Sri Lanka draws up anti-dumping, safeguard laws
Oct 16, 2017 08:04 AM GMT+0530 | 0 Comment(s)
ECONOMYNEXT - Sri Lanka has drawn up anti-dumping and safeguard laws, which will allow domestic businesses to overprice and exploit customers by limiting competition from abroad, on grounds of 'dumping' or loss of market share.
The safeguard bill allows business to push up import taxes, simply when domestic consumers shift to a cheaper or better alternative from abroad, and domestic operators lose their grip on consumers.
Domestic businessmen do not have to claim that goods are 'dumped' from abroad.
Dumping usually refers to the alleged practice of selling goods in a foreign market at a lower price than in the domestic market or below 'costs' as determined by anti-dumping regulators in the market in which goods are sold.
Safeguard legislation is prepared according to rule of the World Trade Organization.
Under Sri Lanka's draft laws, domestic producers can ask for an investigation and higher tariffs if people shift away from their products and imports bring down prices helping less affluent consumers in particular.
The draft law says that safeguard taxes or quotas can be set if there are large volumes of imports domestic firms cannot utilize capacity and prices benefit consumers such as a "decrease in domestic prices or lack of increase in domestic prices, which could have otherwise occurred in the absence of increased imports."
However under safeguard laws, the taxes are time bound and the domestic industry cannot resist competition and keep prices up forever.
If the domestic businessman can show that he is taking steps to cut costs (adjustment measures) the taxes will be extended once. But after that consumers will be emancipated.
Anti-dumping laws, are also under WTO rules, but domestic authorities have much more leeway in setting how 'dumping' is determined.
Predatory pricing is usually a deliberate strategy to sell below costs to drive out domestic producers and then raise prices later is also an argument made for anti-dumping laws.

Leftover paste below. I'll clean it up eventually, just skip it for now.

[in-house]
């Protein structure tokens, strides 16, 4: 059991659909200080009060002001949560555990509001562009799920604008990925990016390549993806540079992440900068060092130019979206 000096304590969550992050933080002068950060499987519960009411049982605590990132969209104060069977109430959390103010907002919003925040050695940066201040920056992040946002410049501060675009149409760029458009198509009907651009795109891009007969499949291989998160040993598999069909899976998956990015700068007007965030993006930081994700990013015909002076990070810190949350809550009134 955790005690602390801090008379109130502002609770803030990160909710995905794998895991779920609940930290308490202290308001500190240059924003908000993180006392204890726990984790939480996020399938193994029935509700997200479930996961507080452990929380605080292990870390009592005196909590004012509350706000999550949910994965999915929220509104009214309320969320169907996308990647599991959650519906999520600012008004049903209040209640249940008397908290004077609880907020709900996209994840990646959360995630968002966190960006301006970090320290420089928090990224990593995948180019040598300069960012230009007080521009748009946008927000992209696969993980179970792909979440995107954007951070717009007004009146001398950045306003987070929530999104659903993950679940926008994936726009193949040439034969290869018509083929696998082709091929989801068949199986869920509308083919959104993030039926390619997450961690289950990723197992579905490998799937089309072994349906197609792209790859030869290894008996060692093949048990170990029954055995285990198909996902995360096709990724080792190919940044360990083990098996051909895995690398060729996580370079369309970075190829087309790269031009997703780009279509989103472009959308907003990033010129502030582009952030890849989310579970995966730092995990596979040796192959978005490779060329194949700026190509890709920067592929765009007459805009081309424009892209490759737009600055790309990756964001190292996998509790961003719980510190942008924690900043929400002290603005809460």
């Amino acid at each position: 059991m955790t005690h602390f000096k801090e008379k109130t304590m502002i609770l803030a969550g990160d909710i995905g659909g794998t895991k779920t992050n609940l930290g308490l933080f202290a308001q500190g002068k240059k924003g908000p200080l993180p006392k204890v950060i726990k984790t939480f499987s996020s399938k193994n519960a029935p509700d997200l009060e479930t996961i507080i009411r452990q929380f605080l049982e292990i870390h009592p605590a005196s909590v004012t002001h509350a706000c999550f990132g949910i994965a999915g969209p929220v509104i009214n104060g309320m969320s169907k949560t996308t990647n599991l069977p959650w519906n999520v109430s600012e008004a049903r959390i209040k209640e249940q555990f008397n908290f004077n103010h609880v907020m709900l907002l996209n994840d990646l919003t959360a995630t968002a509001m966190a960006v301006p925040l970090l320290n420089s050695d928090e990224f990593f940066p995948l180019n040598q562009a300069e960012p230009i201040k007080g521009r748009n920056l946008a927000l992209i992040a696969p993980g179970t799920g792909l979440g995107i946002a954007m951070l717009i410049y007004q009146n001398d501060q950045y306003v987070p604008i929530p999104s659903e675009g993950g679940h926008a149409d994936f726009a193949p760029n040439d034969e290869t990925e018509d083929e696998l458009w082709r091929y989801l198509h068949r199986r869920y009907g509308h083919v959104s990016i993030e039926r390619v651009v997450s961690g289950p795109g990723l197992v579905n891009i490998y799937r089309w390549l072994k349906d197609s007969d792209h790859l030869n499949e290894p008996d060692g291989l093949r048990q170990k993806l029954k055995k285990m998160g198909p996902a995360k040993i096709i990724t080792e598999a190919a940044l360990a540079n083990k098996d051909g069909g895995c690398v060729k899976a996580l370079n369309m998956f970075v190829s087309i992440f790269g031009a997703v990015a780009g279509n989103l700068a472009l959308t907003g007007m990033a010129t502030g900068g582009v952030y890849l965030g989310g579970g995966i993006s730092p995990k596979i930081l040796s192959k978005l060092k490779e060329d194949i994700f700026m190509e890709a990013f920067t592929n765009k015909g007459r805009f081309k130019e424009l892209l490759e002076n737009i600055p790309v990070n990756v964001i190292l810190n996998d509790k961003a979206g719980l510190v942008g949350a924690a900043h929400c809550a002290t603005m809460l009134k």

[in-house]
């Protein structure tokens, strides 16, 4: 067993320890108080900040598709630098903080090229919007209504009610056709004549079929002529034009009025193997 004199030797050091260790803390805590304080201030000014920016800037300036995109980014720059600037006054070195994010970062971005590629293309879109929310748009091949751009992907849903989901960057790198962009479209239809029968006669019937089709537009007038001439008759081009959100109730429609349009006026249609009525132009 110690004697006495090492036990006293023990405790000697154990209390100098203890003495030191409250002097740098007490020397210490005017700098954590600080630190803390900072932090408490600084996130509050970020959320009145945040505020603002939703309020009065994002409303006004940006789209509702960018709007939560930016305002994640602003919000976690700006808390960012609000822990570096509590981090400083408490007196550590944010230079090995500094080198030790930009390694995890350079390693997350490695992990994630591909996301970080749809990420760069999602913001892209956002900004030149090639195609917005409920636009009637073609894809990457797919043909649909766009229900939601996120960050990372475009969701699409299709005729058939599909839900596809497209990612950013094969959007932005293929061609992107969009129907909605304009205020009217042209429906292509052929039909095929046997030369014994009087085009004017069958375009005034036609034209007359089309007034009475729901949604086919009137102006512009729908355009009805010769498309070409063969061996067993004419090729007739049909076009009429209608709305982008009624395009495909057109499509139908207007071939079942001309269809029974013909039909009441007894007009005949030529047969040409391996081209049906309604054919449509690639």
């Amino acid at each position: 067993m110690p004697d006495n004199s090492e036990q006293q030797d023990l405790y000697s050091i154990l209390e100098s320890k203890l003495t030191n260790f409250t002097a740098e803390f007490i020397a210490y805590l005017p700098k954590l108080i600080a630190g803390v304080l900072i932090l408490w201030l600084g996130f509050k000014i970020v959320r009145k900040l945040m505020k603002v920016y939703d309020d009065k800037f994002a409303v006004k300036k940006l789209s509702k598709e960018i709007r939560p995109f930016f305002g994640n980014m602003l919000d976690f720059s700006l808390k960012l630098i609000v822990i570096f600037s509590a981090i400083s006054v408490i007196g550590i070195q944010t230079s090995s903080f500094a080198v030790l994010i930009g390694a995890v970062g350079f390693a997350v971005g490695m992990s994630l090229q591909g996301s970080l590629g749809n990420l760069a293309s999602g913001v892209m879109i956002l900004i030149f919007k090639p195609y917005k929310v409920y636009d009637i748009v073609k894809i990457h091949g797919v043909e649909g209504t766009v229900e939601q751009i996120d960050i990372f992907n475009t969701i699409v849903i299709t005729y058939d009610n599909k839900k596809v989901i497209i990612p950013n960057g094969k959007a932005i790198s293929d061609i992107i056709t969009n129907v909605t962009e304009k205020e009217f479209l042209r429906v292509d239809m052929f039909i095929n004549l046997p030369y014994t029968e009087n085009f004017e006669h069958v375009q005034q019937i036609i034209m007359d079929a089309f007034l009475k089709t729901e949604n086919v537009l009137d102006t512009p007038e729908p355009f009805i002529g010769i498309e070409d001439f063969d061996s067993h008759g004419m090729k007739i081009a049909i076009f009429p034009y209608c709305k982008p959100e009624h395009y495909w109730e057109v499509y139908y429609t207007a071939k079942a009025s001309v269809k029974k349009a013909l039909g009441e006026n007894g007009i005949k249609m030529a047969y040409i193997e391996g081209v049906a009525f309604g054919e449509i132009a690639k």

Most legitimate business practices such as pricing goods differently in different markets is also considered 'dumping'.
Pro-poor Free marketers say in the drugs market where price discrimination is common, domestic businesses have less success in pushing 'anti-dumping' laws, because lobbyists are less successful in victimising sick people than healthy ones and the strategy is more clearly seen.
Anti-dumping laws were devised in the West as ordinary members of the public began to see that import duties themselves limited competition and allowed rent-seeking businesses with political connections to push up import taxes and keep prices high.
Anti-dumping laws set up a regulatory body or council to 'investigate' and determine that goods are 'dumped,' and should be slapped with 'countervailing duties' giving the process more legitimacy in the eyes of the public.
In Sri Lanka's proposed 'Anti-dumping and countervailing duties' bill an investigation can be launched after if an application is made by domestic producers whose output is more than 50 percent of the total market, and if producers with more 25 percent support it.
The director general who is charged with the investigation also has the discretion to launch his own investigation.
There are multiple ways domestic prices of the exporter is determined.
The US recently slapped countervailing duties claiming that Sri Lanka's solid tyre producers are 'dumping' in the US market.
Neither Sri Lanka's proposed safeguards bill nor the anti-dumping bill seem to have a public interest clause to protect the poor from rent seeking business interests, critics say.
There is also no floor tax, above which 'dumping' can be claimed which in theory means that a domestic producer who already enjoys high protection can claim further injury from foreign producers.
However in other countries, such as the US anti-dumping laws come when import duties are brought down to low levels or there is free trade. The US now has an average trade weighted import tariff of around 2.0 percent and half of all industrial goods enter the US duty free.
However the two bills are expected to be a pre-cursor to lowering existing tariffs generally. (Colombo/Oct16/2017)